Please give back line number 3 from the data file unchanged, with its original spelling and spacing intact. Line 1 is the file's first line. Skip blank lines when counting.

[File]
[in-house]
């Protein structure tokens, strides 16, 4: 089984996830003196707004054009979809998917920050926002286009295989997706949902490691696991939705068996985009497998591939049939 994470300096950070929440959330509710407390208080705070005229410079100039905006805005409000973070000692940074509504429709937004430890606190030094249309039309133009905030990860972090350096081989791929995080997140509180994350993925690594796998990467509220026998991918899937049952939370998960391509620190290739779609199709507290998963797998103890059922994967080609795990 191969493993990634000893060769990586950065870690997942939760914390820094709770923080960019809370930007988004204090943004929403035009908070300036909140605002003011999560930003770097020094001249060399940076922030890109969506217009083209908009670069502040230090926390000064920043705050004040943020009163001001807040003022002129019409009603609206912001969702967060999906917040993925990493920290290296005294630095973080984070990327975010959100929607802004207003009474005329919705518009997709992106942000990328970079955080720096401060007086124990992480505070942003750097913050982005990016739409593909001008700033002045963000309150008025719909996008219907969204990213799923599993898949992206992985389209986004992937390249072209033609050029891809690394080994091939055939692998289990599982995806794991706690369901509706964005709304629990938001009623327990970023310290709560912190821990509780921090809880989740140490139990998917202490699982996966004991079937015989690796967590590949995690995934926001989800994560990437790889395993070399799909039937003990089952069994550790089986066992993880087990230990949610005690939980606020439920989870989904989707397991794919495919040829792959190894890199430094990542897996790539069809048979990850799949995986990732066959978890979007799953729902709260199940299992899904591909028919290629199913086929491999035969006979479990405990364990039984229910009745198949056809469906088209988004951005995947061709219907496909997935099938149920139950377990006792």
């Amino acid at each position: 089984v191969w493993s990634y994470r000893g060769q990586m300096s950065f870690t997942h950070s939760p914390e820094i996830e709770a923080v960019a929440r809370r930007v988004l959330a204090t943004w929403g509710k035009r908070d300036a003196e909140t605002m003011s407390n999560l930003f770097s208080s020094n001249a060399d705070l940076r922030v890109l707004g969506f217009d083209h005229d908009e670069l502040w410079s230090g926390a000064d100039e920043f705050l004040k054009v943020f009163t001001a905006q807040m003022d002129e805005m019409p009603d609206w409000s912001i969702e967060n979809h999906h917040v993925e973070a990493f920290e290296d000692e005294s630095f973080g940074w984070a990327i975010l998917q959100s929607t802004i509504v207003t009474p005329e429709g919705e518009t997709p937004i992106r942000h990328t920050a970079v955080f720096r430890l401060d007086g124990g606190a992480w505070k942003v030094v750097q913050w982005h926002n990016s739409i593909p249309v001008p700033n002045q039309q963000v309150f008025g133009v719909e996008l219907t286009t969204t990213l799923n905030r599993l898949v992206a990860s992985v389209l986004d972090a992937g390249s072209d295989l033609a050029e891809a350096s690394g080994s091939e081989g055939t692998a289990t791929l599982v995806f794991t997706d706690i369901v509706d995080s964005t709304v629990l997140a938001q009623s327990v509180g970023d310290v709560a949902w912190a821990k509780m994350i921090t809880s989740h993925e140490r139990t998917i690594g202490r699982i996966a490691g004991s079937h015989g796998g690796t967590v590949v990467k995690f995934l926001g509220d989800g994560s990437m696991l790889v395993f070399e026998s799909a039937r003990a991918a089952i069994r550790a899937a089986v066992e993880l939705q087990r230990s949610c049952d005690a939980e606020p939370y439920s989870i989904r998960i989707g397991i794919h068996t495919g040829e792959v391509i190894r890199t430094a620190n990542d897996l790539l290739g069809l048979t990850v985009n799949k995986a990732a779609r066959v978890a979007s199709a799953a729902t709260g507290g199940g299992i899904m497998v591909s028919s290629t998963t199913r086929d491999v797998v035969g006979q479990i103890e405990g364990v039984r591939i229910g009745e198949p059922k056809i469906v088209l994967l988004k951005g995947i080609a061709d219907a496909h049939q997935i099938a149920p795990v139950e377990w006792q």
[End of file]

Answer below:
């Amino acid at each position: 089984v191969w493993s990634y994470r000893g060769q990586m300096s950065f870690t997942h950070s939760p914390e820094i996830e709770a923080v960019a929440r809370r930007v988004l959330a204090t943004w929403g509710k035009r908070d300036a003196e909140t605002m003011s407390n999560l930003f770097s208080s020094n001249a060399d705070l940076r922030v890109l707004g969506f217009d083209h005229d908009e670069l502040w410079s230090g926390a000064d100039e920043f705050l004040k054009v943020f009163t001001a905006q807040m003022d002129e805005m019409p009603d609206w409000s912001i969702e967060n979809h999906h917040v993925e973070a990493f920290e290296d000692e005294s630095f973080g940074w984070a990327i975010l998917q959100s929607t802004i509504v207003t009474p005329e429709g919705e518009t997709p937004i992106r942000h990328t920050a970079v955080f720096r430890l401060d007086g124990g606190a992480w505070k942003v030094v750097q913050w982005h926002n990016s739409i593909p249309v001008p700033n002045q039309q963000v309150f008025g133009v719909e996008l219907t286009t969204t990213l799923n905030r599993l898949v992206a990860s992985v389209l986004d972090a992937g390249s072209d295989l033609a050029e891809a350096s690394g080994s091939e081989g055939t692998a289990t791929l599982v995806f794991t997706d706690i369901v509706d995080s964005t709304v629990l997140a938001q009623s327990v509180g970023d310290v709560a949902w912190a821990k509780m994350i921090t809880s989740h993925e140490r139990t998917i690594g202490r699982i996966a490691g004991s079937h015989g796998g690796t967590v590949v990467k995690f995934l926001g509220d989800g994560s990437m696991l790889v395993f070399e026998s799909a039937r003990a991918a089952i069994r550790a899937a089986v066992e993880l939705q087990r230990s949610c049952d005690a939980e606020p939370y439920s989870i989904r998960i989707g397991i794919h068996t495919g040829e792959v391509i190894r890199t430094a620190n990542d897996l790539l290739g069809l048979t990850v985009n799949k995986a990732a779609r066959v978890a979007s199709a799953a729902t709260g507290g199940g299992i899904m497998v591909s028919s290629t998963t199913r086929d491999v797998v035969g006979q479990i103890e405990g364990v039984r591939i229910g009745e198949p059922k056809i469906v088209l994967l988004k951005g995947i080609a061709d219907a496909h049939q997935i099938a149920p795990v139950e377990w006792q």